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Eating Disorders And Islam

Eating disorders are diverse in expression, causation, and victimization. You may hear the question “what does someone with an eating disorder look like?” and think of a skinny white woman unsatisfied that her hips are too wide and her stomach is too round, but the reality of the disorder is much more complex.

Disordered eating affects 30 million people each year, a total that is equal to 10% of the US population. An unsurprising statistic, considering Americans already have unhealthy restrictive habits, abnormal dietary patterns, falsified dietary guidelines, and extreme beauty ideals.

Many of these people come from a vast array of communities. LGBT folk are disproportionately affected by eating disorders, yet the bias is evident in the research: “Research is limited and conflicting on eating disorders among lesbian and bisexual women,” despite the high number of gay men in proportion to straight men who suffer from body image issues. Many are also racial and ethnic minorities, even among cultures that typically value larger bodies: “the leanest 25% of 6th and 7th grade girls, Hispanics and Asians reported significantly more body dissatisfaction than did white girls…. youth all reported attempting to lose weight at similar rates, while among of Native American adolescents, 48.1% were attempting weight loss.” Unfortunately, with little research, treatment ignores the sociocultural conditions that surround eating disorders among these populations. People from low-income backgrounds are also more likely to report disordered eating, undermining the notion that the condition occurs only to middle and upper class elites.

Eating disorders also do not discriminate based on religious identity: the fasting requirement of Judaism, Christianity, Islam, and other religions can act as a risk factor for many vulnerable to eating disorders. There are many examples throughout history of starving saints, most notably Catherine of Siena. There is even a term for this phenomenon: “anorexia mirabilis.” As with almost every major world religion, Islam also defines restriction in idealistic and spiritualistic terms:

“I heard the Messenger of Allaah, sallallaahu ‘alayhi wa sallam, saying: ‘No human ever filled a vessel worse than the stomach… But if it must be, then one third for his food, one third for his drink and one third for his breath.’”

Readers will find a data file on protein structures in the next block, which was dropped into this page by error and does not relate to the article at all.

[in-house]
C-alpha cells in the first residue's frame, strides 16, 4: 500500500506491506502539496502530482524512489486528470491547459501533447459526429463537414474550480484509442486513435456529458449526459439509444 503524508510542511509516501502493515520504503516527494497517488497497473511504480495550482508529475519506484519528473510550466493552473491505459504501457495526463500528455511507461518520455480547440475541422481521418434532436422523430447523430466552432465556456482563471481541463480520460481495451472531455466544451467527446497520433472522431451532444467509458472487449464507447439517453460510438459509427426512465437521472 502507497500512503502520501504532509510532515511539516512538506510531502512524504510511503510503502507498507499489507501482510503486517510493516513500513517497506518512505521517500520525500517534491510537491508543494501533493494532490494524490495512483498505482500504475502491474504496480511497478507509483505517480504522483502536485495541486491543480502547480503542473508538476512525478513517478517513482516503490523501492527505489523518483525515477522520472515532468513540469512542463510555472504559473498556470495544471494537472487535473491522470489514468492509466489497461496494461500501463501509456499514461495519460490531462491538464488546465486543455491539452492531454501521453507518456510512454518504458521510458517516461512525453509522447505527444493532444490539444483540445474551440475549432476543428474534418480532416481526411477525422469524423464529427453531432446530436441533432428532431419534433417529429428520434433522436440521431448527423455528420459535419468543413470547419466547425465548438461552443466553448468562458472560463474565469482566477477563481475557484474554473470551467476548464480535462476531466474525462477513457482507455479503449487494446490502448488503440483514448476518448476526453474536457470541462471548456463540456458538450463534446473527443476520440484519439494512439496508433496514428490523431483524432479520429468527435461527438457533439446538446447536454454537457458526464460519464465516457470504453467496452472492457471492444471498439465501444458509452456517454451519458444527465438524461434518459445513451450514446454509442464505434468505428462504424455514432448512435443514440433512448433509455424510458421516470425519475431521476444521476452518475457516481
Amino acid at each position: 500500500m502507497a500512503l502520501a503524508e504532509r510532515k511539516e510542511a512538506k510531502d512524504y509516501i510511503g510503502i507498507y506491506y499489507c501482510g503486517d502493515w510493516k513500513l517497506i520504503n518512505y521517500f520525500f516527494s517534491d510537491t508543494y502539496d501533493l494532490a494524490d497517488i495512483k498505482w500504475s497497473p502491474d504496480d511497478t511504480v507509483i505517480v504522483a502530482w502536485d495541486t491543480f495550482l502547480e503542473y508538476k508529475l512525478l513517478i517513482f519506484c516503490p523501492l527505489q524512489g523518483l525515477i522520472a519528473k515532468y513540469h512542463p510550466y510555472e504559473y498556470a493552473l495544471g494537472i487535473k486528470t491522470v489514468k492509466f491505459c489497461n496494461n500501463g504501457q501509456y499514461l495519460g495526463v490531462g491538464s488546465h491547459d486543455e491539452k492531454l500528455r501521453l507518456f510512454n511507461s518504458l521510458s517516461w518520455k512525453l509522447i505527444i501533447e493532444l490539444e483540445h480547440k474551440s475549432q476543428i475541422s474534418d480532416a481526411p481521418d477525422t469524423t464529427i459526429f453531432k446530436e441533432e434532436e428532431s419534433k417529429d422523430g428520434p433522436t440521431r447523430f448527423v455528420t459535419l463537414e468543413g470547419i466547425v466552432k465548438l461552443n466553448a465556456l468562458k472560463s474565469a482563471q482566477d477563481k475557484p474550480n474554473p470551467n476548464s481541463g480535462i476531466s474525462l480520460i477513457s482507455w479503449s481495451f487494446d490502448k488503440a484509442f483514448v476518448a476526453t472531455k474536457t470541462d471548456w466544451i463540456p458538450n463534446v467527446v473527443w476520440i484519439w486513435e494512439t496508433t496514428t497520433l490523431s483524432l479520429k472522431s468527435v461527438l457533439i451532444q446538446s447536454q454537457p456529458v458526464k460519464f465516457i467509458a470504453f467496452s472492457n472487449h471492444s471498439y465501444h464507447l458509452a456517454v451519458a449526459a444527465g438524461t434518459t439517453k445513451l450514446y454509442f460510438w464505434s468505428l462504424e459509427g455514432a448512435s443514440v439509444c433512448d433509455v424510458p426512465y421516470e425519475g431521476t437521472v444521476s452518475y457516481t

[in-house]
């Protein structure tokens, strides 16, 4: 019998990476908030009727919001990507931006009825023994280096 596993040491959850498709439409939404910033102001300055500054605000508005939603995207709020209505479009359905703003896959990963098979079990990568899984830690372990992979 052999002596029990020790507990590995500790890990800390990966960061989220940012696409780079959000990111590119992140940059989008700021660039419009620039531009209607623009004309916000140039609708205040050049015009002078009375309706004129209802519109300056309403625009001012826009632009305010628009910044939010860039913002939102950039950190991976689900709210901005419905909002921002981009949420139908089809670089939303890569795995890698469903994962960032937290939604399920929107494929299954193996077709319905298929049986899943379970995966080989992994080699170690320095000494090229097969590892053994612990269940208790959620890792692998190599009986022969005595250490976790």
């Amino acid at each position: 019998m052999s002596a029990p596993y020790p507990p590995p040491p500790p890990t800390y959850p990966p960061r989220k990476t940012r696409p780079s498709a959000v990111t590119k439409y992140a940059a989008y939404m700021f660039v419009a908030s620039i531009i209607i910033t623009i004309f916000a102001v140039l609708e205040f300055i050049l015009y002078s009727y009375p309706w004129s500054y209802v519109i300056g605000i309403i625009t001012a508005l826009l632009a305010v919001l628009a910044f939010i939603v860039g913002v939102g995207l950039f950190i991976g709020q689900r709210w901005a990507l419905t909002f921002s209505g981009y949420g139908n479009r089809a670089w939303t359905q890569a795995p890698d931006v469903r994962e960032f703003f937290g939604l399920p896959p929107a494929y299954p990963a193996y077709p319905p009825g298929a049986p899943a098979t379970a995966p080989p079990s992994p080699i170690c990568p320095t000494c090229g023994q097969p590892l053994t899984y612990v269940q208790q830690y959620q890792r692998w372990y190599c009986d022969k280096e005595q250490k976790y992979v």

While fasting itself is not inherently dangerous, it can be for Muslims with eating disorders. Ramadan encourages those who observe the fast to maintain discipline and control over their hunger and thirst, a belief that many with eating disorders already follow. Many Muslims also view their efforts more positively during the holy month. Since observing the fast is one of the five pillars of Islam, some continue starving themselves, believing that through strict discipline they are becoming closer to God.

Many Muslim women recovering from eating disorders note that their communities do not provide the support systems they need. Many hold stigmas against mental illness. Eating disorders are also not seen as issues, since skinny bodies are thought to be beautiful bodies. Even online, many Muslim women feel isolated, unable to relate to the stories and experiences of other groups. Even as these disorders become more common among Muslim groups, especially in the global south, centers do not have the resources to handle these culturally sensitive issues.

Ramadan does not start for nearly three months, but Muslim women with any eating disorder is advised not to fast without explicit permission and guidance from a physician. Fortunately, Eating Disorders Victoria offers some advice to those who feel guilty about being unable to fast:

“Ibn Qudaamah (may Allah have mercy on him) said in al-Mughni (4/403), ‘The kind of sickness in which it is permitted to break the fast is intense sickness which will be made worse by fasting or it is feared that recovery will be delayed.’

Muslims are encouraged to set up supportive environments and participate in Ramadan in other ways, like “restraining anger, doing good deeds, exercising personal discipline, and preparing oneself to serve as a good Muslim and a good person.”



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